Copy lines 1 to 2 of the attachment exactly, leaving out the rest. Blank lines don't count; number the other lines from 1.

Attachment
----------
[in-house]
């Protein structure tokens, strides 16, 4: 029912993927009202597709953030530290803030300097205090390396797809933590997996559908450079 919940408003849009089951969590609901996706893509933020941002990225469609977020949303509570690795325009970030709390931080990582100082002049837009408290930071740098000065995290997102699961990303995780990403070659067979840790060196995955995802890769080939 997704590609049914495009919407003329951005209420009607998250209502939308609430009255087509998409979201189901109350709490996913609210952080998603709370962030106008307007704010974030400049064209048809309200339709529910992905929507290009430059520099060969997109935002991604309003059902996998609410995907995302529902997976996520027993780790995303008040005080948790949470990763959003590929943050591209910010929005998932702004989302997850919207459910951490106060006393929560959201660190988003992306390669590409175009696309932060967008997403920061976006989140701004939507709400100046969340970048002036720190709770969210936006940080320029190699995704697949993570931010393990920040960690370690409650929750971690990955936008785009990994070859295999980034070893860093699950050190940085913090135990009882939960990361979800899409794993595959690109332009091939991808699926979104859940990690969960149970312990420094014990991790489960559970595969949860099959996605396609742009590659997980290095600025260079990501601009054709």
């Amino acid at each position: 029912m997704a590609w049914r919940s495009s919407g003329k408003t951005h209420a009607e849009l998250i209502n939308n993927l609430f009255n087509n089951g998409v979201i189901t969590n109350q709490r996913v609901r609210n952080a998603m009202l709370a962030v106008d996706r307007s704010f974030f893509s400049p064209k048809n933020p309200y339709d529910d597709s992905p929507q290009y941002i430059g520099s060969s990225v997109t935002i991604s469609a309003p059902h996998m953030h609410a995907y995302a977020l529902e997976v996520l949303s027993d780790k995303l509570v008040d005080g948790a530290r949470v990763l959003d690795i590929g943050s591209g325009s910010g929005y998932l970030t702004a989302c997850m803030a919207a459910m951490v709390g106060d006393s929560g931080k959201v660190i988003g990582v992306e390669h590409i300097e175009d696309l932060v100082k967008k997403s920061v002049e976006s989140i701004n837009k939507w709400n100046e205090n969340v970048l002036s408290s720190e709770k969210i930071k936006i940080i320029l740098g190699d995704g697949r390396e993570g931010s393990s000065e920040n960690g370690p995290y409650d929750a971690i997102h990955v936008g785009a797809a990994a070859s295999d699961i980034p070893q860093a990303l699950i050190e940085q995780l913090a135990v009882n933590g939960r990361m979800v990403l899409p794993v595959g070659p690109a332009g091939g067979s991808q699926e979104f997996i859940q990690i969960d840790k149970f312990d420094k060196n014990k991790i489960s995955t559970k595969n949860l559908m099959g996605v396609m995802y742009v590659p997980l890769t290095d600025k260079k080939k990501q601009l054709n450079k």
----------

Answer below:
[in-house]
């Protein structure tokens, strides 16, 4: 029912993927009202597709953030530290803030300097205090390396797809933590997996559908450079 919940408003849009089951969590609901996706893509933020941002990225469609977020949303509570690795325009970030709390931080990582100082002049837009408290930071740098000065995290997102699961990303995780990403070659067979840790060196995955995802890769080939 997704590609049914495009919407003329951005209420009607998250209502939308609430009255087509998409979201189901109350709490996913609210952080998603709370962030106008307007704010974030400049064209048809309200339709529910992905929507290009430059520099060969997109935002991604309003059902996998609410995907995302529902997976996520027993780790995303008040005080948790949470990763959003590929943050591209910010929005998932702004989302997850919207459910951490106060006393929560959201660190988003992306390669590409175009696309932060967008997403920061976006989140701004939507709400100046969340970048002036720190709770969210936006940080320029190699995704697949993570931010393990920040960690370690409650929750971690990955936008785009990994070859295999980034070893860093699950050190940085913090135990009882939960990361979800899409794993595959690109332009091939991808699926979104859940990690969960149970312990420094014990991790489960559970595969949860099959996605396609742009590659997980290095600025260079990501601009054709």